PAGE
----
All of the signs of winter are here: little hats and mittens are scattered around the mudroom, tissue boxes are on night tables, I’m wearing yoga pants and Uggs morning til night, and the poor dog hasn’t had a real walk in days. On Wednesday, it was so cold and windy, all I could imagine for dinner was a bowl of hot soup. A trip to the store was out of the question, so a quick search of the kitchen led to a few cans of black beans and some vegetables just waiting to be transformed. Within thirty minutes, we had a big pot of Southwestern-flavored black bean soup at the ready to warm our bones.
This is a pretty basic recipe. What makes it so good is the high proportion of vegetables to beans – lots of garlic, onions and even some carrots in the mix. You don’t have to worry about finely chopping the vegetables since they’re all going to be puréed anyway. For the garlic, just pound the cloves with a meat mallet to crush and release the skin. Or, press the flat side of a knife over each clove and whack it with your palm.
To begin, cook the onions, garlic, and carrots in olive oil over medium heat until soft.
Add the beans and spices.
As well as the chicken broth.
Cover and simmer for about 15 minutes, until the vegetables and beans are very soft.
Purée the soup with a hand-held immersion blender. If you don’t have one, you can use a standard blender and work in batches. Just be sure to keep the hole in the lid open and cover it up with a dishtowel – this allows the steam to escape and avoids a hot soup explosion all over your kitchen.
Before serving, stir in some fresh lime juice to add a touch of brightness and wake up all the flavors.
Ladle the soup into bowls and garnish with a dollop of sour cream. Finally, scatter some freshly chopped cilantro over top. You can get creative with additional garnishes. My husband loves to crush tortilla chips over his, and sometimes I’ll toss in some chunks of avocado. A bit of salsa might also be nice. Enjoy!
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Black Bean Soup
- 2 tablespoons extra virgin olive oil
- 2 medium yellow onions, roughly chopped
- 4 large garlic cloves, crushed and peeled
- 2 carrots, peeled and roughly chopped
- 2 (15-ounce) cans black beans, drained and rinsed
- 4 cups low-sodium chicken broth
- 3/4 teaspoon oregano
- 1 teaspoon ground coriander
- 1-3/4 teaspoons ground cumin
- 1/8 teaspoon cayenne pepper
- Scant 1/2 teaspoon salt
- 1 tablespoon fresh lime juice
- 1/3 cup sour cream
- Handful chopped fresh cilantro
- Heat the olive oil over medium heat in a large soup pan. Add the onions, garlic cloves and carrots and cook, stirring occasionally, until onions are soft and translucent, about 8 minutes. Do not brown.
- Add the black beans, chicken broth, oregano, coriander, cumin, cayenne pepper and salt and bring to a boil. Reduce the heat, cover and simmer gently for about 15 minutes.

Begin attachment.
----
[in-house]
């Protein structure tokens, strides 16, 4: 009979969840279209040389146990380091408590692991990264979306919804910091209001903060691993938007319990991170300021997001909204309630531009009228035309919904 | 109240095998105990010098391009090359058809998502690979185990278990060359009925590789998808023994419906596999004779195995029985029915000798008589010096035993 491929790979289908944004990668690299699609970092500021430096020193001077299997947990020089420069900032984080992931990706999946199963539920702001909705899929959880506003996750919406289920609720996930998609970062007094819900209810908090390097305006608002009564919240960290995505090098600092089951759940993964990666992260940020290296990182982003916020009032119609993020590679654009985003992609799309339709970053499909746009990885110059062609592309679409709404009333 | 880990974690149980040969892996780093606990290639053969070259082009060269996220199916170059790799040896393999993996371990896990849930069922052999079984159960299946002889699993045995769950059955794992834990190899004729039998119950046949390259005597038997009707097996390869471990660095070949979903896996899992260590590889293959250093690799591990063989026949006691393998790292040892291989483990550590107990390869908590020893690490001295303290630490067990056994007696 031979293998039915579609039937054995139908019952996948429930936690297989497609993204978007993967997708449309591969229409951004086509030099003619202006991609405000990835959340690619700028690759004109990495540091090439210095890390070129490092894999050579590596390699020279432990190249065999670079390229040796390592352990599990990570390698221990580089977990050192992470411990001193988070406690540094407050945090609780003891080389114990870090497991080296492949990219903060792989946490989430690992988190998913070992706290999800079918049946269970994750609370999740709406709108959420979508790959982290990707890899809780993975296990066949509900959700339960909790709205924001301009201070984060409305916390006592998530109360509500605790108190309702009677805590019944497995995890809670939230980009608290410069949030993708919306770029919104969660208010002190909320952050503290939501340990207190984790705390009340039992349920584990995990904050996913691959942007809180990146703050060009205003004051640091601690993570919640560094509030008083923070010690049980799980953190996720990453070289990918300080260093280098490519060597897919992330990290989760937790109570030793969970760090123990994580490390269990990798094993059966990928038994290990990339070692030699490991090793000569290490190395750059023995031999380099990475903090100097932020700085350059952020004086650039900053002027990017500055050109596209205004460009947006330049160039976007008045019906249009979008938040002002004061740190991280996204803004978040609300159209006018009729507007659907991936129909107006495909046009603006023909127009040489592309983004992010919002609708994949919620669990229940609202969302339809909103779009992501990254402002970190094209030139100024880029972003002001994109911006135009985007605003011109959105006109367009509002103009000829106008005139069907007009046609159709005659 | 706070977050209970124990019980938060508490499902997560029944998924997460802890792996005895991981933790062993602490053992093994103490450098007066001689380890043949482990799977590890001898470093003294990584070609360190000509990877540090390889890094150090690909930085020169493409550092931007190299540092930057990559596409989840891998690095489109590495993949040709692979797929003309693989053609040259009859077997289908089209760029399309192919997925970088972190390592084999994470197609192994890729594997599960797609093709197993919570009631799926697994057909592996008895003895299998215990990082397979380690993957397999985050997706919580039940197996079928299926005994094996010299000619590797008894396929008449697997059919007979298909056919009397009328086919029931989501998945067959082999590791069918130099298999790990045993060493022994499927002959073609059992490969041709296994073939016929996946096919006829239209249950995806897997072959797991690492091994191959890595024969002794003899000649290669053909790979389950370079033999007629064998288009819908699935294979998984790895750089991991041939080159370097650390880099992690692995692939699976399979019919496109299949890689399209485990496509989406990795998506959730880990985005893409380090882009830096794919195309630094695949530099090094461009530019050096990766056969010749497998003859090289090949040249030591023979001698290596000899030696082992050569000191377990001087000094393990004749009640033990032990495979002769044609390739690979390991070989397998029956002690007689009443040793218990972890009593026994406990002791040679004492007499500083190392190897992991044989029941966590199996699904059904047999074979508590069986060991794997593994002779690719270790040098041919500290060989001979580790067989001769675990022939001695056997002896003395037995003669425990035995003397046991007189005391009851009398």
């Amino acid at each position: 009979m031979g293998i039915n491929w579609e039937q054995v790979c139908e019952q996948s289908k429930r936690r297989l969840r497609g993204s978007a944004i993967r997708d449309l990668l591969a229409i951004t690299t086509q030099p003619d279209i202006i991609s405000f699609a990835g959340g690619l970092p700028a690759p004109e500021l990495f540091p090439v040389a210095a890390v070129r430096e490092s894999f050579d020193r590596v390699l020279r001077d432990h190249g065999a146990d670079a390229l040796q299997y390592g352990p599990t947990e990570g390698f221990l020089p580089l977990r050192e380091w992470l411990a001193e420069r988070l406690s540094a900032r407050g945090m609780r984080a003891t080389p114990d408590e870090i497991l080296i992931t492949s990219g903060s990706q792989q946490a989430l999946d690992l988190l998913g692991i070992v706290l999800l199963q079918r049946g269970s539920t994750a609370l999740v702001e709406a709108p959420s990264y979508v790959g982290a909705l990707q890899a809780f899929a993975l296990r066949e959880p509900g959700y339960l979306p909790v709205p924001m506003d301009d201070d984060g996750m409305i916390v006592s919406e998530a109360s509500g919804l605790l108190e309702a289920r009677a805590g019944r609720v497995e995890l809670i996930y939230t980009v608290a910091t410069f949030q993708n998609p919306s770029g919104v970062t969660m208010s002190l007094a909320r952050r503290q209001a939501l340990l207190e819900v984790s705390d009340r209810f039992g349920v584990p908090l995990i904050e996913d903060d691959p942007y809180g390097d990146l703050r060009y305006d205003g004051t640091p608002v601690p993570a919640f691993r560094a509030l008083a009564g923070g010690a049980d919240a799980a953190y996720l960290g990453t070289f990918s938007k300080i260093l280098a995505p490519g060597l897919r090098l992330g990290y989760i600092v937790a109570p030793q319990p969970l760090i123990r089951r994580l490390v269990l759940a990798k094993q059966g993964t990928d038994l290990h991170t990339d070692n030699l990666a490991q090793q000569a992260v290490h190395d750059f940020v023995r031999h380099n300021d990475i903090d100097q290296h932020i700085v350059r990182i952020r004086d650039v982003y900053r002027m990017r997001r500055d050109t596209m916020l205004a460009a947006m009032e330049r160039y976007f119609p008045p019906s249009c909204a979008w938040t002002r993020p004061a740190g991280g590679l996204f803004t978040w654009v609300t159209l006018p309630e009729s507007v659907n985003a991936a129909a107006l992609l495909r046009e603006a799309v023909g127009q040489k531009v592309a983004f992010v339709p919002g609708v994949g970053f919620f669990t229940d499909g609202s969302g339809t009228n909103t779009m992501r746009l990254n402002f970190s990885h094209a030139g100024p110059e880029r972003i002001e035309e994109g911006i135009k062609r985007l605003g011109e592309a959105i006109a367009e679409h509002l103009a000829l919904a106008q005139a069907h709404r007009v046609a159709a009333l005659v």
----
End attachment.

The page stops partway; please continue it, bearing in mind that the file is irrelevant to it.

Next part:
- Purée the soup using a hand-held immersion blender until very smooth and creamy. (Alternatively, you can use a standard blender to puree the soup in batches; see note.) Stir in the lime juice and season with salt and pepper to taste. Ladle the soup into bowls and top each bowl with a dollop of sour cream and freshly chopped cilantro.
- Note: If using a standard blender, purée the soup in batches, being careful not to fill the jar more than halfway. Be sure to leave the hole in the lid open and loosely cover with a dish towel to allow the heat to escape. Pour the blended soup into a clean pot.
- Freezer-Friendly Instructions: The soup can be frozen for up to 3 months. Defrost the soup in the refrigerator for 12 hours and then reheat it on the stovetop over medium heat until hot. (It may thicken up a bit while in the freezer; if so, just thin it out with a bit of water or broth while reheating.)
- Per serving (4 servings)
- Serving size: about 2 cups
- Calories: 475
- Fat: 14g
- Saturated fat: 4g
- Carbohydrates: 66g
- Sugar: 5g
- Fiber: 21g
- Protein: 27g
- Sodium: 424mg
- Cholesterol: 10mg
This website is written and produced for informational purposes only. I am not a certified nutritionist and the nutritional data on this site has not been evaluated or approved by a nutritionist or the Food and Drug Administration. Nutritional information is offered as a courtesy and should not be construed as a guarantee. The data is calculated through an online nutritional calculator, Edamam.com. Although I do my best to provide accurate nutritional information, these figures should be considered estimates only. Varying factors such as product types or brands purchased, natural fluctuations in fresh produce, and the way ingredients are processed change the effective nutritional information in any given recipe. Furthermore, different online calculators provide different results depending on their own nutrition fact sources and algorithms. To obtain the most accurate nutritional information in a given recipe, you should calculate the nutritional information with the actual ingredients used in your recipe, using your preferred nutrition calculator.